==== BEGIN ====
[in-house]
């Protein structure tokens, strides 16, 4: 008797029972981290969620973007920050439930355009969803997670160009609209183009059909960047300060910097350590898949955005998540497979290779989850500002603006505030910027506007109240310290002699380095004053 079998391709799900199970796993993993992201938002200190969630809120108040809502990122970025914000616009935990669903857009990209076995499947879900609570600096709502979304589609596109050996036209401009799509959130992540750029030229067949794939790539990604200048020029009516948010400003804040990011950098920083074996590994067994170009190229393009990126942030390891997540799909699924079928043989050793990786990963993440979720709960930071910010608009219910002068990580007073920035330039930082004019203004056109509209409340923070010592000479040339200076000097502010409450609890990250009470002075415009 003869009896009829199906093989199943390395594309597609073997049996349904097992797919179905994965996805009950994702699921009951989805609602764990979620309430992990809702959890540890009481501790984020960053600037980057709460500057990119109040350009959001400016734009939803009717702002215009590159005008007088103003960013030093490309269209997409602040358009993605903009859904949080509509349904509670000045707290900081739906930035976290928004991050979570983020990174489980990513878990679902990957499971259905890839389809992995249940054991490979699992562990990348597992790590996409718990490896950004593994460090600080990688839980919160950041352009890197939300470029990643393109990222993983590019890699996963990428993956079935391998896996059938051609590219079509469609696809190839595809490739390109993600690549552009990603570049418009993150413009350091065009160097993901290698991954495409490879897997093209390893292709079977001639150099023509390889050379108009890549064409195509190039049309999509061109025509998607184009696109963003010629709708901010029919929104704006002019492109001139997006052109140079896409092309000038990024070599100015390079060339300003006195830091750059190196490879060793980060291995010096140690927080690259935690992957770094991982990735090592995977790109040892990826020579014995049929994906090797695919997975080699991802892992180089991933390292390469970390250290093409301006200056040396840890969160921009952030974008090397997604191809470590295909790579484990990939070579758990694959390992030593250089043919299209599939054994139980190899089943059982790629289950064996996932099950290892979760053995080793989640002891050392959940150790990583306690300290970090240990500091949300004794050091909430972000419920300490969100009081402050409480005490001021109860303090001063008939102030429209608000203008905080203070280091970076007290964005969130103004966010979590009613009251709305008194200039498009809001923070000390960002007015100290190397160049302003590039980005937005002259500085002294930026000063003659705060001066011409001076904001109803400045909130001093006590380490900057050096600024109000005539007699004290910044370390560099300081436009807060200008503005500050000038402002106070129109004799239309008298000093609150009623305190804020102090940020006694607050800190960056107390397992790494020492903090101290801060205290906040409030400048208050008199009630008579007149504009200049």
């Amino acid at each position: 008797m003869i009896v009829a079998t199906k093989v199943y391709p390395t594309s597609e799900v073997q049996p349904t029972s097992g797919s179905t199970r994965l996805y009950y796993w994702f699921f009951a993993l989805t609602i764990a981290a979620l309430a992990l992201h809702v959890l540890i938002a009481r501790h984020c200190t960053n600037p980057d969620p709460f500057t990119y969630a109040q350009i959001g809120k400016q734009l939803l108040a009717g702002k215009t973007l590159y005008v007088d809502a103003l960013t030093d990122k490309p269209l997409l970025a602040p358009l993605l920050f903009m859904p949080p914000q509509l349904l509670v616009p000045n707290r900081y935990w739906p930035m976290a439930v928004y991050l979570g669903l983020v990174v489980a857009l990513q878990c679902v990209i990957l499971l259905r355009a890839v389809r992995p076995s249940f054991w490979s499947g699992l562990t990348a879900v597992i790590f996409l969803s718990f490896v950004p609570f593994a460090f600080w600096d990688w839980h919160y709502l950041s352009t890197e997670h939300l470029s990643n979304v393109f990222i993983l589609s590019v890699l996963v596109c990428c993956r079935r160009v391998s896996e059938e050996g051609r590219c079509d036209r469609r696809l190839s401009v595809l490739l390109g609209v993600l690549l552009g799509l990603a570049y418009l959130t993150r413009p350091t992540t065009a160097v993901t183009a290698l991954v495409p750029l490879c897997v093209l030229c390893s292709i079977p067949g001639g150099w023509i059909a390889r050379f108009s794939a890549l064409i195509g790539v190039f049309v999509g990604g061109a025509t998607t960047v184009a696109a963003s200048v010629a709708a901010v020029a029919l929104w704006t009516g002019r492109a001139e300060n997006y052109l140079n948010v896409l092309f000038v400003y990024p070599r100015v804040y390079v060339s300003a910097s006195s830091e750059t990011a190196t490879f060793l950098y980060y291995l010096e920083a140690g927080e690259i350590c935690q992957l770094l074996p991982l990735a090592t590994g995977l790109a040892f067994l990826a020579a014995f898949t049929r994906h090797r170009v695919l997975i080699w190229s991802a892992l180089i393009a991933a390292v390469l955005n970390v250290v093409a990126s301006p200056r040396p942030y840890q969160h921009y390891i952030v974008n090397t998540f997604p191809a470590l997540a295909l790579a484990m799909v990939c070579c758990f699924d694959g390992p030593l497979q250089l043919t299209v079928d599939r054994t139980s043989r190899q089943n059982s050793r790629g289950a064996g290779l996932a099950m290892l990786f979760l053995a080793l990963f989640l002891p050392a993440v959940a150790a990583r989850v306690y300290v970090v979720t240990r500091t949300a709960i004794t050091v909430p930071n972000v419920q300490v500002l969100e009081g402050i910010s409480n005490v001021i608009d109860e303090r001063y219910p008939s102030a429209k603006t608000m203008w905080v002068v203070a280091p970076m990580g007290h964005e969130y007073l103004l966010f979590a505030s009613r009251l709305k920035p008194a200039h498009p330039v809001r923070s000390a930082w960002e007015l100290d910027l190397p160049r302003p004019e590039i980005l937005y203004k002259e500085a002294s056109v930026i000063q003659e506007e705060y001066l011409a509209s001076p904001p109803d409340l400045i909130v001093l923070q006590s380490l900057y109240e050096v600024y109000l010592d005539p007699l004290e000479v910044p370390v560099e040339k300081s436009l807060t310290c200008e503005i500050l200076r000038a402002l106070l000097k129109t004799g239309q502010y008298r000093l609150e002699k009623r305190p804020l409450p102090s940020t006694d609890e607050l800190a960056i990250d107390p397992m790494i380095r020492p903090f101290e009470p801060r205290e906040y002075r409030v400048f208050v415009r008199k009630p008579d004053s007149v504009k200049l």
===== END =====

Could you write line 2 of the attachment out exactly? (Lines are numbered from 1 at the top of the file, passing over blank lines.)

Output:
């Protein structure tokens, strides 16, 4: 008797029972981290969620973007920050439930355009969803997670160009609209183009059909960047300060910097350590898949955005998540497979290779989850500002603006505030910027506007109240310290002699380095004053 079998391709799900199970796993993993992201938002200190969630809120108040809502990122970025914000616009935990669903857009990209076995499947879900609570600096709502979304589609596109050996036209401009799509959130992540750029030229067949794939790539990604200048020029009516948010400003804040990011950098920083074996590994067994170009190229393009990126942030390891997540799909699924079928043989050793990786990963993440979720709960930071910010608009219910002068990580007073920035330039930082004019203004056109509209409340923070010592000479040339200076000097502010409450609890990250009470002075415009 003869009896009829199906093989199943390395594309597609073997049996349904097992797919179905994965996805009950994702699921009951989805609602764990979620309430992990809702959890540890009481501790984020960053600037980057709460500057990119109040350009959001400016734009939803009717702002215009590159005008007088103003960013030093490309269209997409602040358009993605903009859904949080509509349904509670000045707290900081739906930035976290928004991050979570983020990174489980990513878990679902990957499971259905890839389809992995249940054991490979699992562990990348597992790590996409718990490896950004593994460090600080990688839980919160950041352009890197939300470029990643393109990222993983590019890699996963990428993956079935391998896996059938051609590219079509469609696809190839595809490739390109993600690549552009990603570049418009993150413009350091065009160097993901290698991954495409490879897997093209390893292709079977001639150099023509390889050379108009890549064409195509190039049309999509061109025509998607184009696109963003010629709708901010029919929104704006002019492109001139997006052109140079896409092309000038990024070599100015390079060339300003006195830091750059190196490879060793980060291995010096140690927080690259935690992957770094991982990735090592995977790109040892990826020579014995049929994906090797695919997975080699991802892992180089991933390292390469970390250290093409301006200056040396840890969160921009952030974008090397997604191809470590295909790579484990990939070579758990694959390992030593250089043919299209599939054994139980190899089943059982790629289950064996996932099950290892979760053995080793989640002891050392959940150790990583306690300290970090240990500091949300004794050091909430972000419920300490969100009081402050409480005490001021109860303090001063008939102030429209608000203008905080203070280091970076007290964005969130103004966010979590009613009251709305008194200039498009809001923070000390960002007015100290190397160049302003590039980005937005002259500085002294930026000063003659705060001066011409001076904001109803400045909130001093006590380490900057050096600024109000005539007699004290910044370390560099300081436009807060200008503005500050000038402002106070129109004799239309008298000093609150009623305190804020102090940020006694607050800190960056107390397992790494020492903090101290801060205290906040409030400048208050008199009630008579007149504009200049």